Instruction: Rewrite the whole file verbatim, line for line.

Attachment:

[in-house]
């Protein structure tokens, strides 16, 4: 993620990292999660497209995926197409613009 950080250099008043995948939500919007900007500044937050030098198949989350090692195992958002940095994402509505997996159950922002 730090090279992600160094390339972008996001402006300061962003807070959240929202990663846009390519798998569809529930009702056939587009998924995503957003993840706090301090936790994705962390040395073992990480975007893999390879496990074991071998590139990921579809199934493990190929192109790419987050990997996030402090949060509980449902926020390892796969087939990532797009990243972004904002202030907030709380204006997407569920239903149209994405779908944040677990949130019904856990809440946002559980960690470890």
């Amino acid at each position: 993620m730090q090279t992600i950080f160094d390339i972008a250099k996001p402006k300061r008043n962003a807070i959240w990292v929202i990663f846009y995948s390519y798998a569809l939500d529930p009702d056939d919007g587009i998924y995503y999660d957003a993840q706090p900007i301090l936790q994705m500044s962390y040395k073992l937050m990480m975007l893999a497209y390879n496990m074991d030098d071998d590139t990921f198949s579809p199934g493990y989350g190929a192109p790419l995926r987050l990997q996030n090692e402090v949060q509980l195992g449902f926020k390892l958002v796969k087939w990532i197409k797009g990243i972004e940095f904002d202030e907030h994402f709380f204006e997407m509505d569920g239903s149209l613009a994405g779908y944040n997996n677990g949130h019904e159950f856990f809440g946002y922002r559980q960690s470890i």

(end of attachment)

[in-house]
């Protein structure tokens, strides 16, 4: 993620990292999660497209995926197409613009 950080250099008043995948939500919007900007500044937050030098198949989350090692195992958002940095994402509505997996159950922002 730090090279992600160094390339972008996001402006300061962003807070959240929202990663846009390519798998569809529930009702056939587009998924995503957003993840706090301090936790994705962390040395073992990480975007893999390879496990074991071998590139990921579809199934493990190929192109790419987050990997996030402090949060509980449902926020390892796969087939990532797009990243972004904002202030907030709380204006997407569920239903149209994405779908944040677990949130019904856990809440946002559980960690470890």
């Amino acid at each position: 993620m730090q090279t992600i950080f160094d390339i972008a250099k996001p402006k300061r008043n962003a807070i959240w990292v929202i990663f846009y995948s390519y798998a569809l939500d529930p009702d056939d919007g587009i998924y995503y999660d957003a993840q706090p900007i301090l936790q994705m500044s962390y040395k073992l937050m990480m975007l893999a497209y390879n496990m074991d030098d071998d590139t990921f198949s579809p199934g493990y989350g190929a192109p790419l995926r987050l990997q996030n090692e402090v949060q509980l195992g449902f926020k390892l958002v796969k087939w990532i197409k797009g990243i972004e940095f904002d202030e907030h994402f709380f204006e997407m509505d569920g239903s149209l613009a994405g779908y944040n997996n677990g949130h019904e159950f856990f809440g946002y922002r559980q960690s470890i």